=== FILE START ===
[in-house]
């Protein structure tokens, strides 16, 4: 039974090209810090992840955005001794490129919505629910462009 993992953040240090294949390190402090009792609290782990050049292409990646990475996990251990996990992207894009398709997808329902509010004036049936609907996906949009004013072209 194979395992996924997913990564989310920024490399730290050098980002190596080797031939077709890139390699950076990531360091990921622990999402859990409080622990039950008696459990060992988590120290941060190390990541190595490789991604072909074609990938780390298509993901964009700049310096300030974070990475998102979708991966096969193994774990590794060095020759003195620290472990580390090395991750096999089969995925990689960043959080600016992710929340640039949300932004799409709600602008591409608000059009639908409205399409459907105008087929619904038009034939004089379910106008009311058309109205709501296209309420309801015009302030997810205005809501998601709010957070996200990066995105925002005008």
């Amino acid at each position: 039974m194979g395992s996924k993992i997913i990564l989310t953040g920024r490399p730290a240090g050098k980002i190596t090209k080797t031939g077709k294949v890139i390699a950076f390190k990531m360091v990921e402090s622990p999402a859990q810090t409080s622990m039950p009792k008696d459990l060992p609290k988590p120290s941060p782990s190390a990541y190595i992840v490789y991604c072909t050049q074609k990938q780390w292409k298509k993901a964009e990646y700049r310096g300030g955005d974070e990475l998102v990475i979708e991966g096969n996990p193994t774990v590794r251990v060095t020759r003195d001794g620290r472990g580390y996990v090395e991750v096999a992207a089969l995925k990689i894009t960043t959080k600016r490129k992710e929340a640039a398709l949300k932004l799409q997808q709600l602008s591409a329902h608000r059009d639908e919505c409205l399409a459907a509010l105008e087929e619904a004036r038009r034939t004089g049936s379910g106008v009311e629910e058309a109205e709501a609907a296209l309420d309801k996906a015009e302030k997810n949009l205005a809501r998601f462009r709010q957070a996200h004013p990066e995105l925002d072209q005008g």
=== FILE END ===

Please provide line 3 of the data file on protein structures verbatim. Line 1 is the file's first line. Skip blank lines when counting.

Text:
């Amino acid at each position: 039974m194979g395992s996924k993992i997913i990564l989310t953040g920024r490399p730290a240090g050098k980002i190596t090209k080797t031939g077709k294949v890139i390699a950076f390190k990531m360091v990921e402090s622990p999402a859990q810090t409080s622990m039950p009792k008696d459990l060992p609290k988590p120290s941060p782990s190390a990541y190595i992840v490789y991604c072909t050049q074609k990938q780390w292409k298509k993901a964009e990646y700049r310096g300030g955005d974070e990475l998102v990475i979708e991966g096969n996990p193994t774990v590794r251990v060095t020759r003195d001794g620290r472990g580390y996990v090395e991750v096999a992207a089969l995925k990689i894009t960043t959080k600016r490129k992710e929340a640039a398709l949300k932004l799409q997808q709600l602008s591409a329902h608000r059009d639908e919505c409205l399409a459907a509010l105008e087929e619904a004036r038009r034939t004089g049936s379910g106008v009311e629910e058309a109205e709501a609907a296209l309420d309801k996906a015009e302030k997810n949009l205005a809501r998601f462009r709010q957070a996200h004013p990066e995105l925002d072209q005008g």